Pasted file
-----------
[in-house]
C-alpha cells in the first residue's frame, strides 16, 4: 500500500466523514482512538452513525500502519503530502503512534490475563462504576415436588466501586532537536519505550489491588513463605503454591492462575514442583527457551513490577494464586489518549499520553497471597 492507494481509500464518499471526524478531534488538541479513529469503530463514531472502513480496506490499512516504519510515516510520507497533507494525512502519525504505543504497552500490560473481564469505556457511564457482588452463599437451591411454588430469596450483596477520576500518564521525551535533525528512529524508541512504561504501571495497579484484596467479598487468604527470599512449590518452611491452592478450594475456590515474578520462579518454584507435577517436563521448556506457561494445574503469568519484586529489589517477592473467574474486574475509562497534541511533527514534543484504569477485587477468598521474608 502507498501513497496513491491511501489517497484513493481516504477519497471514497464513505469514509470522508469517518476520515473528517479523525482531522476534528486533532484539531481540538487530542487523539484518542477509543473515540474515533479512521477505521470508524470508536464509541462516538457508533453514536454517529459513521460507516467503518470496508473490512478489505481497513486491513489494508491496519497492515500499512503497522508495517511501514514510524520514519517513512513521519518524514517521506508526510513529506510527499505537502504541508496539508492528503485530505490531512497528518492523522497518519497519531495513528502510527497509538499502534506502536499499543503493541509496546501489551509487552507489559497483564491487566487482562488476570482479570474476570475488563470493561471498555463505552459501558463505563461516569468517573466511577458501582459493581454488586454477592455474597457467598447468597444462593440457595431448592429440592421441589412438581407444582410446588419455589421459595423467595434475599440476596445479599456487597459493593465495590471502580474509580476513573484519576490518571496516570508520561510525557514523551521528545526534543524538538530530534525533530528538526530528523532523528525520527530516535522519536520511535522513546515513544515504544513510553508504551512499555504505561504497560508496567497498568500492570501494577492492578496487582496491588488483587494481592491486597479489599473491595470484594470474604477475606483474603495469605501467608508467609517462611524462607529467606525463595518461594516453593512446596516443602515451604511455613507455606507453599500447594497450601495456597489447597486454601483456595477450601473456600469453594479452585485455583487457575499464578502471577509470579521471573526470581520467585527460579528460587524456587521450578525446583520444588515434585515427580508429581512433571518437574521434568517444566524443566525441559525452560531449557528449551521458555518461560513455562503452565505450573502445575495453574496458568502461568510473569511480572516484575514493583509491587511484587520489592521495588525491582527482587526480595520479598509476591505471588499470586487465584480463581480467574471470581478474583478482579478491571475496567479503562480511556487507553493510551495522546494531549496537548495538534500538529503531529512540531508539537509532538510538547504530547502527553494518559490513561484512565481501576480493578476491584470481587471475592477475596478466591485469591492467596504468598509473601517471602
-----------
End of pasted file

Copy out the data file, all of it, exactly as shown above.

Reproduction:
[in-house]
C-alpha cells in the first residue's frame, strides 16, 4: 500500500466523514482512538452513525500502519503530502503512534490475563462504576415436588466501586532537536519505550489491588513463605503454591492462575514442583527457551513490577494464586489518549499520553497471597 492507494481509500464518499471526524478531534488538541479513529469503530463514531472502513480496506490499512516504519510515516510520507497533507494525512502519525504505543504497552500490560473481564469505556457511564457482588452463599437451591411454588430469596450483596477520576500518564521525551535533525528512529524508541512504561504501571495497579484484596467479598487468604527470599512449590518452611491452592478450594475456590515474578520462579518454584507435577517436563521448556506457561494445574503469568519484586529489589517477592473467574474486574475509562497534541511533527514534543484504569477485587477468598521474608 502507498501513497496513491491511501489517497484513493481516504477519497471514497464513505469514509470522508469517518476520515473528517479523525482531522476534528486533532484539531481540538487530542487523539484518542477509543473515540474515533479512521477505521470508524470508536464509541462516538457508533453514536454517529459513521460507516467503518470496508473490512478489505481497513486491513489494508491496519497492515500499512503497522508495517511501514514510524520514519517513512513521519518524514517521506508526510513529506510527499505537502504541508496539508492528503485530505490531512497528518492523522497518519497519531495513528502510527497509538499502534506502536499499543503493541509496546501489551509487552507489559497483564491487566487482562488476570482479570474476570475488563470493561471498555463505552459501558463505563461516569468517573466511577458501582459493581454488586454477592455474597457467598447468597444462593440457595431448592429440592421441589412438581407444582410446588419455589421459595423467595434475599440476596445479599456487597459493593465495590471502580474509580476513573484519576490518571496516570508520561510525557514523551521528545526534543524538538530530534525533530528538526530528523532523528525520527530516535522519536520511535522513546515513544515504544513510553508504551512499555504505561504497560508496567497498568500492570501494577492492578496487582496491588488483587494481592491486597479489599473491595470484594470474604477475606483474603495469605501467608508467609517462611524462607529467606525463595518461594516453593512446596516443602515451604511455613507455606507453599500447594497450601495456597489447597486454601483456595477450601473456600469453594479452585485455583487457575499464578502471577509470579521471573526470581520467585527460579528460587524456587521450578525446583520444588515434585515427580508429581512433571518437574521434568517444566524443566525441559525452560531449557528449551521458555518461560513455562503452565505450573502445575495453574496458568502461568510473569511480572516484575514493583509491587511484587520489592521495588525491582527482587526480595520479598509476591505471588499470586487465584480463581480467574471470581478474583478482579478491571475496567479503562480511556487507553493510551495522546494531549496537548495538534500538529503531529512540531508539537509532538510538547504530547502527553494518559490513561484512565481501576480493578476491584470481587471475592477475596478466591485469591492467596504468598509473601517471602